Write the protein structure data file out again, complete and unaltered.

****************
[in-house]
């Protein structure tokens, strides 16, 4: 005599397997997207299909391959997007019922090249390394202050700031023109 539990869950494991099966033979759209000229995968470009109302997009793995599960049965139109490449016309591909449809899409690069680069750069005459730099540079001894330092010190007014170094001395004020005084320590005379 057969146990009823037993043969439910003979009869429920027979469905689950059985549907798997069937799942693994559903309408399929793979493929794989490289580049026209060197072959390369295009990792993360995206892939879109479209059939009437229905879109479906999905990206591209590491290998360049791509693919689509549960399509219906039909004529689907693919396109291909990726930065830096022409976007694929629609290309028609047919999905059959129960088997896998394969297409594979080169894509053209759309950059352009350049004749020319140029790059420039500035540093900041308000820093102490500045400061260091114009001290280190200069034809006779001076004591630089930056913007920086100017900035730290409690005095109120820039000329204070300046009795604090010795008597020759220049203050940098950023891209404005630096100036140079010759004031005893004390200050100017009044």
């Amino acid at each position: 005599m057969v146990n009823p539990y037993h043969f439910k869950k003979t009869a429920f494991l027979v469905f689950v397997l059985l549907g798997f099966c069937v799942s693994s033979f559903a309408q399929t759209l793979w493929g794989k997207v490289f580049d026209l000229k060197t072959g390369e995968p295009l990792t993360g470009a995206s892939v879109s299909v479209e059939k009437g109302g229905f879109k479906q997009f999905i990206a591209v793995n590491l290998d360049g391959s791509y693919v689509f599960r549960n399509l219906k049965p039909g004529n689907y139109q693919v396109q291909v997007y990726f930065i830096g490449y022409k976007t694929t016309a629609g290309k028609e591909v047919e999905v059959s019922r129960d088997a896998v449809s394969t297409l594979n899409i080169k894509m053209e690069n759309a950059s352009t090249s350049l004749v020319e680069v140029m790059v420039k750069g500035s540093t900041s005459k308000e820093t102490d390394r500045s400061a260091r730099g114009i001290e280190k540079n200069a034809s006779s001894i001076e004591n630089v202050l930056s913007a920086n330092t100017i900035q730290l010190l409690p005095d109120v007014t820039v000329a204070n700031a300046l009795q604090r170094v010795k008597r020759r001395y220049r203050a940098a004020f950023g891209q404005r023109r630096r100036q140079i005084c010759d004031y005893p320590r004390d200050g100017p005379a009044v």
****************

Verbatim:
[in-house]
């Protein structure tokens, strides 16, 4: 005599397997997207299909391959997007019922090249390394202050700031023109 539990869950494991099966033979759209000229995968470009109302997009793995599960049965139109490449016309591909449809899409690069680069750069005459730099540079001894330092010190007014170094001395004020005084320590005379 057969146990009823037993043969439910003979009869429920027979469905689950059985549907798997069937799942693994559903309408399929793979493929794989490289580049026209060197072959390369295009990792993360995206892939879109479209059939009437229905879109479906999905990206591209590491290998360049791509693919689509549960399509219906039909004529689907693919396109291909990726930065830096022409976007694929629609290309028609047919999905059959129960088997896998394969297409594979080169894509053209759309950059352009350049004749020319140029790059420039500035540093900041308000820093102490500045400061260091114009001290280190200069034809006779001076004591630089930056913007920086100017900035730290409690005095109120820039000329204070300046009795604090010795008597020759220049203050940098950023891209404005630096100036140079010759004031005893004390200050100017009044």
């Amino acid at each position: 005599m057969v146990n009823p539990y037993h043969f439910k869950k003979t009869a429920f494991l027979v469905f689950v397997l059985l549907g798997f099966c069937v799942s693994s033979f559903a309408q399929t759209l793979w493929g794989k997207v490289f580049d026209l000229k060197t072959g390369e995968p295009l990792t993360g470009a995206s892939v879109s299909v479209e059939k009437g109302g229905f879109k479906q997009f999905i990206a591209v793995n590491l290998d360049g391959s791509y693919v689509f599960r549960n399509l219906k049965p039909g004529n689907y139109q693919v396109q291909v997007y990726f930065i830096g490449y022409k976007t694929t016309a629609g290309k028609e591909v047919e999905v059959s019922r129960d088997a896998v449809s394969t297409l594979n899409i080169k894509m053209e690069n759309a950059s352009t090249s350049l004749v020319e680069v140029m790059v420039k750069g500035s540093t900041s005459k308000e820093t102490d390394r500045s400061a260091r730099g114009i001290e280190k540079n200069a034809s006779s001894i001076e004591n630089v202050l930056s913007a920086n330092t100017i900035q730290l010190l409690p005095d109120v007014t820039v000329a204070n700031a300046l009795q604090r170094v010795k008597r020759r001395y220049r203050a940098a004020f950023g891209q404005r023109r630096r100036q140079i005084c010759d004031y005893p320590r004390d200050g100017p005379a009044v």